What The Sims 3 Taught Me About Real Life

August 20, 2012 — 1 Comment

 

Sara and I stopped by our not-so-local Apple store today while driving down to Colorado Springs. While there, I was ogling the new Macbook Pros with their Retina displays. My current Mac laptop is only two years old, but it felt much older while in the store.

While thinking about when I purchased my laptop, I also remembered how excited I was to try out my first game on my new, fast, computer. Sara had gotten me The Sims 3 for my birthday.

Everything rises or falls on that little, green progress bar.

In case you don’t know the concept of The Sims, it’s rather simple. You create a totally customizable character, known as your Sim. And then you control the life of your Sim. You can make them handsome and dashing, or an unattractive slob. You can make them a nerdy super-genius, or a flirtatious Casanova. They can live in a trashy home and never work, or they can climb the corporate ladder and own the best house in the neighborhood.

So the video game is a game all about real life?

Yep.

And it’s incredibly addictive.

When I began, I did what I think most people do. I made a Sim that was strikingly similar to me. Just a bit better. He was the me I wanted to be. Better physique, but not a bodybuilder. Bigger pocketbook, but not a rich snob.

And he was a successful novelist.

I tell ya, I made my Sim crank out books like it was nobody’s business! He wrote science fiction, fantasy, and even thrillers. He crossed genres and made more money with each book. Every day, he’d come home from work, eat with his family, and then go upstairs and write until bed.

I need to clarify something here. In the game, various tasks take time to be completed. While a Sim is working on something, a progress bar appears above their head (see the above picture). The bar takes varying amounts of time to fill up, depending on the task.

So to write a book, my Sim would sit as his computer, typing, and a progress bar would gradually fill up each night.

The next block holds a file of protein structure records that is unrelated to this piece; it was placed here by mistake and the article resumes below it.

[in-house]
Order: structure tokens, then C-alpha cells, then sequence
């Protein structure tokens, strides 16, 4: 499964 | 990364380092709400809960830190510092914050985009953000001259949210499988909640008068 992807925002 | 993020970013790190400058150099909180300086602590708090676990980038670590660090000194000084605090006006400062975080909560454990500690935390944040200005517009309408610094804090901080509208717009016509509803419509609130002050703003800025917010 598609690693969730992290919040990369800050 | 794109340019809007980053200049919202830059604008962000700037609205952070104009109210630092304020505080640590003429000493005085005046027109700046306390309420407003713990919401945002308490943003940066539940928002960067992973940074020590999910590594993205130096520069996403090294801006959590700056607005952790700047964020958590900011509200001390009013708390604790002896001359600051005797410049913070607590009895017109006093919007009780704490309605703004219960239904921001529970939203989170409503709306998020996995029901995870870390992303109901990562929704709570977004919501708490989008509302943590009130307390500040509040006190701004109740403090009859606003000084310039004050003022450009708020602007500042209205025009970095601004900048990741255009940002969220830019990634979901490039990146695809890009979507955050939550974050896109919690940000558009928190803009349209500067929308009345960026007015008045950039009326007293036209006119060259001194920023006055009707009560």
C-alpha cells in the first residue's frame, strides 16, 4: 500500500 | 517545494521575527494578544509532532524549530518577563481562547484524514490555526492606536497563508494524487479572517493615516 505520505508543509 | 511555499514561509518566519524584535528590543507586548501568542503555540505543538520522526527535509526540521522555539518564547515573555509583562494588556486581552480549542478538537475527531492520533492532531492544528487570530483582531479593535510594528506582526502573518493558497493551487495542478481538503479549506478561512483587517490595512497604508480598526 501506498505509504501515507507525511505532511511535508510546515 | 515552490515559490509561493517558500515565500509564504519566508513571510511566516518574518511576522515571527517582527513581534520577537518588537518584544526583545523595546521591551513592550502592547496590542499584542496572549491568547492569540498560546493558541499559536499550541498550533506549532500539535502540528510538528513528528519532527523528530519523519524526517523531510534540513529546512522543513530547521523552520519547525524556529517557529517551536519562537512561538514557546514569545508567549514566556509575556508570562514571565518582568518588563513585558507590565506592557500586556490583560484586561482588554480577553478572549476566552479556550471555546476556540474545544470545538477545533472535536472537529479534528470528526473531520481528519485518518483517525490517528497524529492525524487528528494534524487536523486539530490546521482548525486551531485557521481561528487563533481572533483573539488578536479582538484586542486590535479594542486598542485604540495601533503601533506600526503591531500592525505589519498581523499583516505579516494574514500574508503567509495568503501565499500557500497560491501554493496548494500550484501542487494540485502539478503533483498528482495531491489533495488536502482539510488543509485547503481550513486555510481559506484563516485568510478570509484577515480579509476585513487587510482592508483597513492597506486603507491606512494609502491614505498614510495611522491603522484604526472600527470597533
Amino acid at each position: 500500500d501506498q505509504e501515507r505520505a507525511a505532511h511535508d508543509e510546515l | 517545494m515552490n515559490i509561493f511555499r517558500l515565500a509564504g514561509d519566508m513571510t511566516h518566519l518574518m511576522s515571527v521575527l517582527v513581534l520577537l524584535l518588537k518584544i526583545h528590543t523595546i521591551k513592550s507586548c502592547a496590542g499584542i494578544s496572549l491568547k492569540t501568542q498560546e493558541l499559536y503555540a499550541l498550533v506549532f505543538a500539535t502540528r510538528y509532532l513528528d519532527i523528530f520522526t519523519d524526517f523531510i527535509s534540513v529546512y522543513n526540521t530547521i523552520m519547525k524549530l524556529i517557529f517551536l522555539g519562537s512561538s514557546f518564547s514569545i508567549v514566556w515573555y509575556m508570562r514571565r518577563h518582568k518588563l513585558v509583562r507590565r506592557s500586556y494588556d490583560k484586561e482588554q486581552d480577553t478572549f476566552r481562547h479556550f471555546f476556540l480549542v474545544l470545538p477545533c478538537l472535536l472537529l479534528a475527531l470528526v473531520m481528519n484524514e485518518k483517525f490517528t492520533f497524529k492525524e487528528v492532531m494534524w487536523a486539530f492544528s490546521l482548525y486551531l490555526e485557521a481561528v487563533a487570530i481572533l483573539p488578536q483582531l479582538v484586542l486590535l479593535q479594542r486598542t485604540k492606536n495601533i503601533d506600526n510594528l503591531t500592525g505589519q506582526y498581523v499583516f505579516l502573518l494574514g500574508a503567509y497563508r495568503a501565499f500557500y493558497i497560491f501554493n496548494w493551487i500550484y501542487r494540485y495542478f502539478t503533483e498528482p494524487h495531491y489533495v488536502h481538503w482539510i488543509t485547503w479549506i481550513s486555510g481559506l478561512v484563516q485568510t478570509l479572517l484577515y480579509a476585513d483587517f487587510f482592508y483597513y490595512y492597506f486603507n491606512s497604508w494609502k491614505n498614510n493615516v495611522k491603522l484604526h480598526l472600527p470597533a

Somewhere past the tenth book, I had an epiphany: Why am I spending my real life, watching a fictional character do what I want to be doing in my real life?

I knew that in order to write a book, it would take daily discipline. After all, that’s why I made my Sim dutifully head upstairs to his home office every night. The book wouldn’t get written otherwise. Yet for some reason, I didn’t do the same thing in my own life. For some reason, I preferred watching a video game version of myself achieve more than the real me.

Upon this realization, I quit the game. I haven’t played it since. Instead of leveling up a fictitious me, I wanted to level up the real me.

It was fascinating to me that the game developers could get me to spend hours of my free time in the world of the Sims, doing what I wanted to actually do in real life. They had found a way to motivate me.

As I thought more about this, I discovered how powerful the progress bar in the game was. I could see the skills of my Sim improve as I watched the progress bar above his head fill up. My efforts had an instant impact and the progress was measurable.

The challenge is that real life doesn’t have progress bars.

Eating healthy food, exercising regularly, or bumbling around with MailChimp to discover a better way to email my blog posts to subscribers doesn’t show me an instantaneous, measurable result. It takes much more discipline to work on something when you don’t notice any results.

So I’ve wondered, “Is there a way to create progress bars in real life?”

How can I measure my goals, even if it’s totally superficial and arbitrary, in order to motivate myself?

I’ve found that measuring my progress can help keep me motivated for long-term tasks. It helps me see that I’m coming closer to my goals. That tiny success motivates me to keep going. Here are some example of how I do this.

  • Number my blog posts and podcast episodes so I see how many I’ve written.
  • View blog and podcast stats to see the growth.
  • Weigh myself every morning to (hopefully) see my weight go down.
  • Look at the progress bar at the bottom of my Kindle books.
  • Check out the word count on my novel.
  • Make checkboxes for my to-do list each week.

These may seem like trivial things, but measuring our progress can help motivate us for tasks that don’t have instant gratification.

What can you measure to help you accomplish your goals? What challenges might this sort of measuring produce?

 

Austin

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I'm a pastor, writer, speaker, husband, father, and follower of Christ, to name a few titles. You can find my contact information in my About page.
  • scrhill

    Seeing my daughter grow is a great progress bar. Also, the ease with which I can do my nightly push ups is a good indicator, too.